Step 5 of 12 Essentials for Natural Childbirth: Relaxation, Part 1

Rhondda Hartman
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Rhondda Hartman

Natural Childbirth Expert, Author, Exercise & How-To Advice and Information - over 14,000 moms taught to have successful unmedicated births with joy.
Rhondda Hartman
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The meaning of the word “relaxation” as used in Natural Childbirth may be very different from your past experience. It is a skill that you will find useful for the rest of your life. Nothing is needed more in our stress-filled lives than learning to relax.

Here is what the word means to me and to you, from now on.

Relaxation takes mental activity to keep you physically inactive. In other words, you work hard with your mind to keep your body still and quiet! It is very different from sleep, when our minds probably fall asleep before our bodies relax. Relaxing takes mental discipline, especially while the uterus is in hard contraction.

During relaxation as used in labor, there is absolutely no sleepiness involved but rather a much heightened awareness and complete control over oneself. You may even think of yourself as “working hard” at relaxing. Remember, it is very passive work physically but hard work mentally. Relaxation must be considered the most important factor in an enjoyable childbirth experience. Relaxing is the crux of Natural Childbirth. The only help you can give the uterus with its work in the first stage of labor is to relax.

Step 5 of 12 Essentials for Natural Childbirth: Relaxation, Part 1
To do this requires tremendous concentration because the uterus contracts to a hard knot with each contraction. It is a sensation that you can ease your body through if you’re relaxed, but what a difference if you are tense! The uterine contraction has many times greater intensity when the muscles surrounding it are also tense and tight.

In the second stage of labor, we do something quite different. Here is my “nutshell” explanation of Natural Childbirth. You will hear me say it often!

Natural Childbirth in a Nutshell

1. In the First Stage of labor, use abdominal breathing and complete relaxation with each contraction.

2. In the Second Stage of labor, take complete, full breaths with each contraction and push as hard as you can while holding your breath.

Just remember that any part of your body in tension is going to add tension to the uterine contraction. That means it will hurt! That is why most people call a contraction a “labor pain.” It also detracts from the efficiency of the contracting uterus. That means your labor could be longer. Stay out of the way, and let the uterus do its work. You’ll feel better, and the labor will not be slowed down. And you might never use the “pain” word for your labor!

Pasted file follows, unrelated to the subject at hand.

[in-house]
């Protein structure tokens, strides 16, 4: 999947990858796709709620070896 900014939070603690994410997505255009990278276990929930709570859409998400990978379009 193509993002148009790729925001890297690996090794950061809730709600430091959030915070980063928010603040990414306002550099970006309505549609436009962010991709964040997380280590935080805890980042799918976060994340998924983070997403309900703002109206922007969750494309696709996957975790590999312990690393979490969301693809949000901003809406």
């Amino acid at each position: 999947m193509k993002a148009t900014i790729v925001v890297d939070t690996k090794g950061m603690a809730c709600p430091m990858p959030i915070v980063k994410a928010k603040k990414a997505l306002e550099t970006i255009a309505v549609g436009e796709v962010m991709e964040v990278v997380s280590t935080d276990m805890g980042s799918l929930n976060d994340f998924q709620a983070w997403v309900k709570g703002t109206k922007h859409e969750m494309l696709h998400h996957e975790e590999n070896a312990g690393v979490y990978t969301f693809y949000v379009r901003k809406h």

1. Classic Position — Lie on your side on a firm padded surface with one arm under and behind you, the other bent in front of your face. Both legs are bent at the knee, the upper leg pulled forward to help support the weight of your body away from the baby.

Pillows may be used wherever necessary to make you more comfortable: under your knee, under your leg and foot, or under your head and chest to help hold your weight off the lower shoulder.
Use as many pillows as you need to make yourself comfortable.

Every part of your body should be supported. Try putting a pillow under your head, then pull the corner of the pillow down between your breasts. If that does not feel good, then keep adjusting until it works for you.

Relaxation is impossible if you are not in a comfortable position as you begin.

2. Variation of Classic Position — Your arms may be more comfortable in front, but avoid putting one arm on top of the other or holding your head on your arms, which creates a point of tension. To prepare for relaxation, keep in mind these necessary conditions:

  • The proper atmosphere includes absence of strangers, solitude, and a quiet, restful room with as little noise or commotion as possible. Avoid a glaring light, but a soft, dull light will probably be comfortable. Set the stage for this event. Make the environment suit you. It will enhance your relaxation.
  • Control your breathing. Use slow, steady, and relaxed abdominal breathing. I will discuss this technique in depth later on.
  • Complete concentration and attention to what you are doing is imperative. Closing your eyes helps you control your environment. You shut out and ignore everything.
  • Practice this every night as you go to sleep. Find what works and what doesn’t until you get the right sleep position.

Stay tuned for Relaxation, Part 2. Get Ready for Loose and Limp!

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